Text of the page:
The time is up Mr President

HARARE - Even the most fanatic supporters of President Robert Mugabe will agree that life in Zimbabwe over the past 33 years of this country’s independence has been far from being the bed of roses that independence in 1980 promised.

They will also agree that in fact the vast majority of our people who were debt-poor before 1980 have become even poorer during this period of supposed Uhuru.

Indeed, the gap between the few rich and politically-connected leeches in our country on the one hand, and the poor in contemporary Zimbabwe on the other, highlights depressingly how far behind our country is in terms of achieving the noble goals of the struggle for our independence.

Mugabe’s followers will also agree that nearly as many innocent people have died needlessly in political violence in “independent” Zimbabwe as did during our noble and collective struggle for independence — simply on account of the fact that they didn’t subscribe to forced Zanu PF hegemony.

And we could go on and on if space permitted.

The sad constant in all these tragic issues above is one 89-year-old fellow Zimbabwean — Mugabe.

Yes, Zimbabweans could engage in a quasi-intellectual discussion of whether Mugabe wittingly or unwittingly found himself at the centre of all these terrible crises, but it cannot escape anyone that our only leader during these miserable three decades has been one Robert Mugabe.

To that extent, he must take responsibility for all that has happened under his watch — both the little good and the ubiquitous bad. That is the ideal principle of good leadership.

So bad are perceptions around Mugabe that even economists and the business community at large, as reported by the Daily News yesterday, are worried sick that the country’s economy will decelerate further if he somehow wins today’s presidential ballot.

So, why indeed should he continue to lead this country when there is universal agreement that his leadership has been largely a disaster?

If Mugabe had remained in office this long because Zimbabweans absolutely “adore and love” him, then it would be fine.

But the reality, sadly, is that Prime Minister Morgan Tsvangirai trounced him hands down in the 2008 presidential race, and he was only able to remain in power because our meddling hardliners intervened.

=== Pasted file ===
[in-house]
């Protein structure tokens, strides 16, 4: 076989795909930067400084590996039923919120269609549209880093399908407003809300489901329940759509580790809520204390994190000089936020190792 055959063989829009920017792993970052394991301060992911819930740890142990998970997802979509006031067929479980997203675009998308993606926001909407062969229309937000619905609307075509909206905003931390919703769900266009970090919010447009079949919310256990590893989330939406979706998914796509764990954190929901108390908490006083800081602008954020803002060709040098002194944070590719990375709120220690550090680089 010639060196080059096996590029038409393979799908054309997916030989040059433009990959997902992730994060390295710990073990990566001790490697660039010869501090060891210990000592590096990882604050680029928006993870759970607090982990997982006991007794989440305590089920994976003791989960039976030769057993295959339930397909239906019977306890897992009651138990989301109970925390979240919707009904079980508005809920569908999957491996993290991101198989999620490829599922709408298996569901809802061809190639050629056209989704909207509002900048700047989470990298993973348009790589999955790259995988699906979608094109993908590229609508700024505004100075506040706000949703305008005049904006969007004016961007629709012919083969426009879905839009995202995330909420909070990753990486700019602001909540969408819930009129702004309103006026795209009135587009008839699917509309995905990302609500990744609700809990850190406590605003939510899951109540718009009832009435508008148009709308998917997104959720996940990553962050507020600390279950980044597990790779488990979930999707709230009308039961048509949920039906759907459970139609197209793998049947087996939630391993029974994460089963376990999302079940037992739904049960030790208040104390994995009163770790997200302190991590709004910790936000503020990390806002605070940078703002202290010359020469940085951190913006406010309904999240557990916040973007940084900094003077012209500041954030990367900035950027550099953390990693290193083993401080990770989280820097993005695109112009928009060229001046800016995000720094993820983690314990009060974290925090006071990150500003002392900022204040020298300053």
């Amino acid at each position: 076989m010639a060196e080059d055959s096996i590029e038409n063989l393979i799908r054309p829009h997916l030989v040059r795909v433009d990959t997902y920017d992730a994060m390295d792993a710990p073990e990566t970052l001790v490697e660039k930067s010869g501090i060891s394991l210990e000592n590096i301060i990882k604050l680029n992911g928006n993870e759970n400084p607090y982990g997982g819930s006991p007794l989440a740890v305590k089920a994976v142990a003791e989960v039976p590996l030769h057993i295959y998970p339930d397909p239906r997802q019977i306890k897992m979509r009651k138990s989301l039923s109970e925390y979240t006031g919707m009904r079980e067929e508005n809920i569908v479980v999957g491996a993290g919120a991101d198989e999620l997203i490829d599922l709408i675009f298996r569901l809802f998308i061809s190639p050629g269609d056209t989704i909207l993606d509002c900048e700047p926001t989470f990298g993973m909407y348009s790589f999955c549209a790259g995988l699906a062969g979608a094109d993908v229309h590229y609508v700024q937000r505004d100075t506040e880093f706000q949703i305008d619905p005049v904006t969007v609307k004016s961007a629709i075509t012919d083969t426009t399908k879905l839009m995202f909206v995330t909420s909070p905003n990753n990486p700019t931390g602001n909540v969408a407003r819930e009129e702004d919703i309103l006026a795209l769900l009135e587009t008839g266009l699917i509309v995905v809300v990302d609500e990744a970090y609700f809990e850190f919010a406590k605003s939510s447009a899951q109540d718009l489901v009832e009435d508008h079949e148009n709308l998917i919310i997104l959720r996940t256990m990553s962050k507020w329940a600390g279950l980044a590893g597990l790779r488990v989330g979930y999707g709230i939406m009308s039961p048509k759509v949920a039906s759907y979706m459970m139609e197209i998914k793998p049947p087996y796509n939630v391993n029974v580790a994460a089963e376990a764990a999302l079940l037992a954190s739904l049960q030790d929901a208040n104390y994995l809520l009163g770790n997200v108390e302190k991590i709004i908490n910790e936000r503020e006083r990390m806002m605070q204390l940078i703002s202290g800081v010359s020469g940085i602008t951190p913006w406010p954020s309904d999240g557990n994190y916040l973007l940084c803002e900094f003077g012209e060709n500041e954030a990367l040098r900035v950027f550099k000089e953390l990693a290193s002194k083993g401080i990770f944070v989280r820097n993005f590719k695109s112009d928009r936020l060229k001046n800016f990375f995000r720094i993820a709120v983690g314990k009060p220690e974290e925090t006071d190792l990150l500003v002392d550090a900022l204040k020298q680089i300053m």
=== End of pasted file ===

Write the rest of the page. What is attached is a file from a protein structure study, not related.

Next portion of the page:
Mugabe’s legitimacy as president of this country was only restored when Sadc — with the questionable former South African president Thabo Mbeki at the centre of things — forced Tsvangirai to enter into an unwieldy inclusive government with him.

It is, thus, a complete disgrace that in spite of the fact that Zimbabwe is a rich country that has a quarter of the world’s diamonds by value and the second biggest deposits of platinum in the world, for example, we are shamefully one of the poorest and economically worst-performing countries in the world.

It’s painful to admit but true. So we say unequivocally today that it is time to go Mr President.

Please, listen to your people and pass the baton over to someone else! Maybe this way too, you can, somehow, repair your terrible legacy.

Comments (4)

This is so accurate.

Tiger Shona - 31 July 2013


Natsai Mugwagwa - 31 July 2013

'Terrible legacy' indeed. A president who presides of the massacre of over 20 000 innocent people and then dares call it 'a moment of madness' without telling us whose madness, only 'a moment'. A president who does bother when over tthree million citizens decide to leave their motherland to be strangers and refugees in foreign lands, and he says 'they can leave if they want, it shows our education system is high quality, that's why they can get jobs everywhere.' Such an unfeeling president who thinks power is all there is to governance. A president who reads Italian author Machiavelli uncritically and follows those views as if they political gospel truth.

chenjerai hove - 31 July 2013

During the past 33 years of Zanu PF rule, its cadres have been stealing the country's resources and have became personally filthy rich. They made Zimbabwe into their fiefdom and Mugabe can hire a Mbada Diamond Mining Company Airbus while hospitals in the country were closed for common people who are are dying of common diseases. Where is Mugabe getting the money to even hire an Airbus?

Tapera Yemurai Choto - 31 July 2013

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